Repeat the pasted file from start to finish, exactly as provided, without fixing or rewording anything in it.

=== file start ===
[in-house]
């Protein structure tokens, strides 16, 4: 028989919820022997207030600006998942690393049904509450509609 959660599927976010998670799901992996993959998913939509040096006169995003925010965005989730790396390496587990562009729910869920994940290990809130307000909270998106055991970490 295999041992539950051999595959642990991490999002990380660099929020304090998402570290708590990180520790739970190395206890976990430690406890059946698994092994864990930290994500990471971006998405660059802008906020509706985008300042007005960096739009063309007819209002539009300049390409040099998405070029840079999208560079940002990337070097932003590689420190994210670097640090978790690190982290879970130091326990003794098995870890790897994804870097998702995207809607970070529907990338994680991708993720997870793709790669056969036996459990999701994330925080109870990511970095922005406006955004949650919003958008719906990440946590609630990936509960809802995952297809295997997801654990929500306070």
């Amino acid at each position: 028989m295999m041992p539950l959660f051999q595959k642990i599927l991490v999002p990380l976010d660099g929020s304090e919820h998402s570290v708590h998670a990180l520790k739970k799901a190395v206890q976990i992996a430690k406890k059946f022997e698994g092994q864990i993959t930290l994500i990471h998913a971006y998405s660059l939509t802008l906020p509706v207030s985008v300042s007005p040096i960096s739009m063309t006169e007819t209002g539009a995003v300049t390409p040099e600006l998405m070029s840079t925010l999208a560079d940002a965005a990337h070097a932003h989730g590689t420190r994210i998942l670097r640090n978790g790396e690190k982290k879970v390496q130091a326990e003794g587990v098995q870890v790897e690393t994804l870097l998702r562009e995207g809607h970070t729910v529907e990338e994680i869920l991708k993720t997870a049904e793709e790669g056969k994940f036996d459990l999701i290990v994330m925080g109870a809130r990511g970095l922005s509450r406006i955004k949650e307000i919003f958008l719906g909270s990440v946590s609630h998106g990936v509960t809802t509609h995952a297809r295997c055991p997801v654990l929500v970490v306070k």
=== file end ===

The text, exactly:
[in-house]
């Protein structure tokens, strides 16, 4: 028989919820022997207030600006998942690393049904509450509609 959660599927976010998670799901992996993959998913939509040096006169995003925010965005989730790396390496587990562009729910869920994940290990809130307000909270998106055991970490 295999041992539950051999595959642990991490999002990380660099929020304090998402570290708590990180520790739970190395206890976990430690406890059946698994092994864990930290994500990471971006998405660059802008906020509706985008300042007005960096739009063309007819209002539009300049390409040099998405070029840079999208560079940002990337070097932003590689420190994210670097640090978790690190982290879970130091326990003794098995870890790897994804870097998702995207809607970070529907990338994680991708993720997870793709790669056969036996459990999701994330925080109870990511970095922005406006955004949650919003958008719906990440946590609630990936509960809802995952297809295997997801654990929500306070």
């Amino acid at each position: 028989m295999m041992p539950l959660f051999q595959k642990i599927l991490v999002p990380l976010d660099g929020s304090e919820h998402s570290v708590h998670a990180l520790k739970k799901a190395v206890q976990i992996a430690k406890k059946f022997e698994g092994q864990i993959t930290l994500i990471h998913a971006y998405s660059l939509t802008l906020p509706v207030s985008v300042s007005p040096i960096s739009m063309t006169e007819t209002g539009a995003v300049t390409p040099e600006l998405m070029s840079t925010l999208a560079d940002a965005a990337h070097a932003h989730g590689t420190r994210i998942l670097r640090n978790g790396e690190k982290k879970v390496q130091a326990e003794g587990v098995q870890v790897e690393t994804l870097l998702r562009e995207g809607h970070t729910v529907e990338e994680i869920l991708k993720t997870a049904e793709e790669g056969k994940f036996d459990l999701i290990v994330m925080g109870a809130r990511g970095l922005s509450r406006i955004k949650e307000i919003f958008l719906g909270s990440v946590s609630h998106g990936v509960t809802t509609h995952a297809r295997c055991p997801v654990l929500v970490v306070k």